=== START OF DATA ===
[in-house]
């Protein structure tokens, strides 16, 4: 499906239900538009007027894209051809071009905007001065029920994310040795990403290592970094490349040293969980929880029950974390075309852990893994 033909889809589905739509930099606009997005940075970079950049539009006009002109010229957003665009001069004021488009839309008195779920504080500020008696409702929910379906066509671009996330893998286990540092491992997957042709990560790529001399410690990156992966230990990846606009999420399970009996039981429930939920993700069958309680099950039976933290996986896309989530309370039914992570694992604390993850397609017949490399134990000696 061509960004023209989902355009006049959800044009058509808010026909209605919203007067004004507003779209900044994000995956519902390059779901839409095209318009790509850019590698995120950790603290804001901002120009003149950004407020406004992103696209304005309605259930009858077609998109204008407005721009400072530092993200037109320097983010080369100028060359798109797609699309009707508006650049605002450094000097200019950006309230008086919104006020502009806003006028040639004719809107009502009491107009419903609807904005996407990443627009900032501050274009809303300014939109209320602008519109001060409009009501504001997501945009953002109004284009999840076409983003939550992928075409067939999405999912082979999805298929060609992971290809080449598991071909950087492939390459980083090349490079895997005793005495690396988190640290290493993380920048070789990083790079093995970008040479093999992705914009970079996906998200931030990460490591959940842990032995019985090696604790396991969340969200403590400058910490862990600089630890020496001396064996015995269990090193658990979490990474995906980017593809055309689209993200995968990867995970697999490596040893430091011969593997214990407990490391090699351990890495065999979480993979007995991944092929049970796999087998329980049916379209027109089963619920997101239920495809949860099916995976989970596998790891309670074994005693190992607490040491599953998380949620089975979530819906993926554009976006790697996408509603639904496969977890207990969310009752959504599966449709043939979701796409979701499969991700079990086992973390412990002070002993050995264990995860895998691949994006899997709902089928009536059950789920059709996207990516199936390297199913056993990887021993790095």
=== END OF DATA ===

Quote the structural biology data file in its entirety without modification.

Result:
[in-house]
């Protein structure tokens, strides 16, 4: 499906239900538009007027894209051809071009905007001065029920994310040795990403290592970094490349040293969980929880029950974390075309852990893994 033909889809589905739509930099606009997005940075970079950049539009006009002109010229957003665009001069004021488009839309008195779920504080500020008696409702929910379906066509671009996330893998286990540092491992997957042709990560790529001399410690990156992966230990990846606009999420399970009996039981429930939920993700069958309680099950039976933290996986896309989530309370039914992570694992604390993850397609017949490399134990000696 061509960004023209989902355009006049959800044009058509808010026909209605919203007067004004507003779209900044994000995956519902390059779901839409095209318009790509850019590698995120950790603290804001901002120009003149950004407020406004992103696209304005309605259930009858077609998109204008407005721009400072530092993200037109320097983010080369100028060359798109797609699309009707508006650049605002450094000097200019950006309230008086919104006020502009806003006028040639004719809107009502009491107009419903609807904005996407990443627009900032501050274009809303300014939109209320602008519109001060409009009501504001997501945009953002109004284009999840076409983003939550992928075409067939999405999912082979999805298929060609992971290809080449598991071909950087492939390459980083090349490079895997005793005495690396988190640290290493993380920048070789990083790079093995970008040479093999992705914009970079996906998200931030990460490591959940842990032995019985090696604790396991969340969200403590400058910490862990600089630890020496001396064996015995269990090193658990979490990474995906980017593809055309689209993200995968990867995970697999490596040893430091011969593997214990407990490391090699351990890495065999979480993979007995991944092929049970796999087998329980049916379209027109089963619920997101239920495809949860099916995976989970596998790891309670074994005693190992607490040491599953998380949620089975979530819906993926554009976006790697996408509603639904496969977890207990969310009752959504599966449709043939979701796409979701499969991700079990086992973390412990002070002993050995264990995860895998691949994006899997709902089928009536059950789920059709996207990516199936390297199913056993990887021993790095």